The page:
There are para­graphs in the book that be­came too fa­mil­iar. The trauma that Talaga maps within var­i­ous in­di­vid­u­als and fam­i­lies brought me to a place within my own fam­ily and the wider Trav­eller com­mu­nity. We all know a fam­ily that has two or three young peo­ple who have taken their own lives. That sense of hope­less­ness, pow­er­less­ness and weari­ness is all-en­gulf­ing.

Over-iden­ti­fi­ca­tion is dan­ger­ous, yet the univer­sal el­e­ment of racism is al­ways recog­nis­able re­gard­less of con­ti­nent, cul­ture, eth­nic­ity, race or in­dige­nous iden­tity. The in­ter­gen­er­a­tional trauma stem­ming from years of poverty and ne­glect. Talaga’s ex­pla­na­tion of trauma in the shadow of colo­nial­ism is a con­tin­u­ous his­tory where In­dige­nous Na­tive peo­ple are maimed and harmed. In­ter­nalised op­pres­sion seeps from our genes into the next gen­er­a­tion like a river that has no banks.

Ire­land has its own as­sim­i­la­tion­ist prac­tice, not least the 1963 Com­mis­sion on Itin­er­ancy where the gov­ern­ment of the time stated that there “can be no fi­nal so­lu­tion to the prob­lems cre­ated by itin­er­ants un­til they are absorbed into the gen­eral com­mu­nity”.

Di­rect pro­vi­sion and hold­ing cen­tres through­out Europe are a man­i­fes­ta­tion of bla­tant racism. Trav­ellers sim­i­lar to the Na­tive Peo­ple of Canada are bro­ken and trau­ma­tised. The fall­out of these as­sim­i­la­tion regimes within our com­mu­nity is that the rates of sui­cide is six times higher for Trav­ellers. Sim­i­larly to Canada, var­i­ous re­ports and strate­gies have been writ­ten but very few poli­cies have been im­ple­mented.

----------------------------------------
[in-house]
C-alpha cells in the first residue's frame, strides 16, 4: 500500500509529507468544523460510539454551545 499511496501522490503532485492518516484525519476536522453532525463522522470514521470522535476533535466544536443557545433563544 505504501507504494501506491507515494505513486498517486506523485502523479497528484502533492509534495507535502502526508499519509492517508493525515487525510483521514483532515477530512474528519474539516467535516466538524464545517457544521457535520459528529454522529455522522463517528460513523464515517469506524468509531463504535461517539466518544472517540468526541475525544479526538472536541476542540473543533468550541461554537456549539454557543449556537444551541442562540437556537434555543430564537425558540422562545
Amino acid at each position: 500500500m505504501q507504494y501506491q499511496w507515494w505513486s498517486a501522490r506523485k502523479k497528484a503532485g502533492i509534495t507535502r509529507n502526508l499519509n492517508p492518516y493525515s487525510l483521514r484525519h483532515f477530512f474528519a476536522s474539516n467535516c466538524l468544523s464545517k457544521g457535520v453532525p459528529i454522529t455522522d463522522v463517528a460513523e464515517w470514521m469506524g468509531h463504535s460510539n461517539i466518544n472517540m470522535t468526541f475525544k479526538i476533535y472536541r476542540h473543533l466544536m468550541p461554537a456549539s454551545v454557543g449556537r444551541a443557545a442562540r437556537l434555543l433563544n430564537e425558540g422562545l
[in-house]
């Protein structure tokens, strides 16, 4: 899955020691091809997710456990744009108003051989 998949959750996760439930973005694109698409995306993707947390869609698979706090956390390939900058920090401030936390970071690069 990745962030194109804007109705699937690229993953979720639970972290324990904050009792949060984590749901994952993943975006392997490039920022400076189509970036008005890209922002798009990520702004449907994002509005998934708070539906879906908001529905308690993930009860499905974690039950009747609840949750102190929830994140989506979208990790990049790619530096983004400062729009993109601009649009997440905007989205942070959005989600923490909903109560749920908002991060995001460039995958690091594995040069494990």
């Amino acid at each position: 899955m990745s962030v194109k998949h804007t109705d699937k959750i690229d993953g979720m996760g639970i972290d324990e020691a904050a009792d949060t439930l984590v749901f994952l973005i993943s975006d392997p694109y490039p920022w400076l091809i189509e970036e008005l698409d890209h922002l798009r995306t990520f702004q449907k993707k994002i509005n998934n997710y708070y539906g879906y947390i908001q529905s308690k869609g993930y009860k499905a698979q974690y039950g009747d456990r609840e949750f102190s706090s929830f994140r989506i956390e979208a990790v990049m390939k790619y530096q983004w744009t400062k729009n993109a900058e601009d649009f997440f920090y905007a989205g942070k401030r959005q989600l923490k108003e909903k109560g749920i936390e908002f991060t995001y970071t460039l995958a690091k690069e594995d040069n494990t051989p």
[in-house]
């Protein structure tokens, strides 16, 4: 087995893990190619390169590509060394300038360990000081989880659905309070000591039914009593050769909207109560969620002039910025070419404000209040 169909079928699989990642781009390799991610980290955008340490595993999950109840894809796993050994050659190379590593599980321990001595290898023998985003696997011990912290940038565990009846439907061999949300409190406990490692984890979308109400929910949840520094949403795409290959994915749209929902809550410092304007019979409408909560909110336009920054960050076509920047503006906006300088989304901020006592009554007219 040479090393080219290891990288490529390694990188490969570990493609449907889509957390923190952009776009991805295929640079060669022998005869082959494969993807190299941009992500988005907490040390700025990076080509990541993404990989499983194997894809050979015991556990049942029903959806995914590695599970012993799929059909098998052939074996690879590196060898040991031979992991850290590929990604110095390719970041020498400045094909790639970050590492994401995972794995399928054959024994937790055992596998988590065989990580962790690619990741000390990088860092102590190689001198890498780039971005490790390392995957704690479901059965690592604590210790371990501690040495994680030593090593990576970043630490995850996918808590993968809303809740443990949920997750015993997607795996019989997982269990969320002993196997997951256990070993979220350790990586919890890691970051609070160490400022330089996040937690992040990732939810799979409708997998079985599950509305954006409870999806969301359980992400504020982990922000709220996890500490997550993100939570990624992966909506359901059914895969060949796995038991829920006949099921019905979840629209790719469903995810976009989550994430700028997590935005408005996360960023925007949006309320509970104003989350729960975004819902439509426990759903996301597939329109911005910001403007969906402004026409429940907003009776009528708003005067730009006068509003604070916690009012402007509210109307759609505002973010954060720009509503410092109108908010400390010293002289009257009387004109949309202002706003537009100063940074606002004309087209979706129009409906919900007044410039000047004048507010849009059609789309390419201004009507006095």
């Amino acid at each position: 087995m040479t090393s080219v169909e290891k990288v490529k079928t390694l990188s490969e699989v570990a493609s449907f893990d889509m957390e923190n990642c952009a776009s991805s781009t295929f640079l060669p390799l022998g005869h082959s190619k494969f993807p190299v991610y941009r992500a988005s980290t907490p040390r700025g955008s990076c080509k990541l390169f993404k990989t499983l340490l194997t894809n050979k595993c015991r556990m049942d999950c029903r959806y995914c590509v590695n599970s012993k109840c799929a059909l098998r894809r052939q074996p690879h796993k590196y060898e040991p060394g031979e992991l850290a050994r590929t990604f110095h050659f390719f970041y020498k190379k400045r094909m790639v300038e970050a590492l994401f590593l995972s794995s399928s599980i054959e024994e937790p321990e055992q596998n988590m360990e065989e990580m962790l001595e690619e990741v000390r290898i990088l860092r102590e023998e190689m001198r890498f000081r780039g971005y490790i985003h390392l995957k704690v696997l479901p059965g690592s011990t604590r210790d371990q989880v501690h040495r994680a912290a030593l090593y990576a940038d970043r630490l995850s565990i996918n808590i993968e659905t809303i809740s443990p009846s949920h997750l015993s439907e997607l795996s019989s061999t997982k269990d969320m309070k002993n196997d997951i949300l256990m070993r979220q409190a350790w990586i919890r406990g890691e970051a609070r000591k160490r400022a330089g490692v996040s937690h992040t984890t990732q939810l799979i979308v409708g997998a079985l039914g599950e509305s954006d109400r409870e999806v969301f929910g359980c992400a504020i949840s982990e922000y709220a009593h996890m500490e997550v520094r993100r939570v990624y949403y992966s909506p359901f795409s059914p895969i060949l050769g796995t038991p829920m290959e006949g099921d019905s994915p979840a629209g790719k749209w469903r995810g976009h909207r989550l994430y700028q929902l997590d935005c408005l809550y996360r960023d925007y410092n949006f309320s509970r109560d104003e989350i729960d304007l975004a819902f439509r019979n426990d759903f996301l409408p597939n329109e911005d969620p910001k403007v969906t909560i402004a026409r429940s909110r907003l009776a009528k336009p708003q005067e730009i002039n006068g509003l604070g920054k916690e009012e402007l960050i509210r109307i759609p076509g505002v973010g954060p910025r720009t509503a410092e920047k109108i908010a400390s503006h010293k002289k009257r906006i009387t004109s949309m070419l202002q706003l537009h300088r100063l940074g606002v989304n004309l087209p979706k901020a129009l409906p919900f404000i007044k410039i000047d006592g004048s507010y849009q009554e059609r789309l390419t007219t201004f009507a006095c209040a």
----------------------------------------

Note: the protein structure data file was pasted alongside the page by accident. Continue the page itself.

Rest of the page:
The havoc and de­struc­tion that as­sim­i­la­tion causes has yet to be for­mally ac­knowl­edged. The fab­ric of our com­mu­nity sim­i­lar

cer­tain kind of en­ergy. That en­ergy is of­ten trained by the age of 10. Too much dan­ger, too much ex­po­sure to racism, dis­crim­i­na­tion and poverty means your early adult­hood is al­ways un­der duress. A pri­vate ag­i­ta­tion needs to be con­trolled and mon­i­tored.

These are the dan­ger­ous years. Ev­ery gen­er­a­tion needs its el­ders. Tor­ment and an­guish are heavy emo­tions. The dan­ger­ous years of­ten re­quire com­mu­nity and fam­i­lies to reach un­der the arms, lift up and hold our young peo­ple ten­derly, and gen­tly bring them be­yond the point of empti­ness and ex­haus­tion. Very few of us live be­yond 65. In a com­mu­nity like our own which is es­ti­mated at 40,000, there is no way to in­su­late your­self from the preva­lence of trauma and sui­cide.

Your spirit is bro­ken. The im­pe­tus to be in­volved in hu­man rights can be over­shad­owed with the re­al­ity that failed poli­cies and rec­om­men­da­tions for var­i­ous dif­fer­ent re­ports are all part of the de­lay­ing tac­tics by gov­ern­ment. Sub­or­di­na­tion by way of lack of op­por­tu­nity, lack of pos­si­bil­ity and imag­ined lack of po­ten­tial eats away at ev­ery gen­er­a­tion’s sense of self and self-es­teem. The last spe­cial “In­dian School” was closed in 1996. Talaga’s treat­ment and ex­pla­na­tion of In­dige­nous peo­ple’s trauma is es­sen­tial reading.

Ros­aleen McDon­agh is a play­wright, Trav­eller ac­tivist and mem­ber of Aos­dána

‘‘

Ire­land has its own as­sim­i­la­tion­ist prac­tice. From the 1963 Com­mis­sion on Itin­er­ancy . . . there ‘can be no fi­nal so­lu­tion to the prob­lems cre­ated by itin­er­ants un­til they are absorbed into the gen­eral com­mu­nity’

PHO­TO­GRAPH:

Stu­dents and a nun pose in a class­room at Cross Lake In­dian Res­i­den­tial School, Man­i­toba, Fe­bru­ary 1940. CANADA. DEPT. IN­DIAN AND NORTH­ERN AF­FAIRS / LI­BRARY AND AR­CHIVES CANADA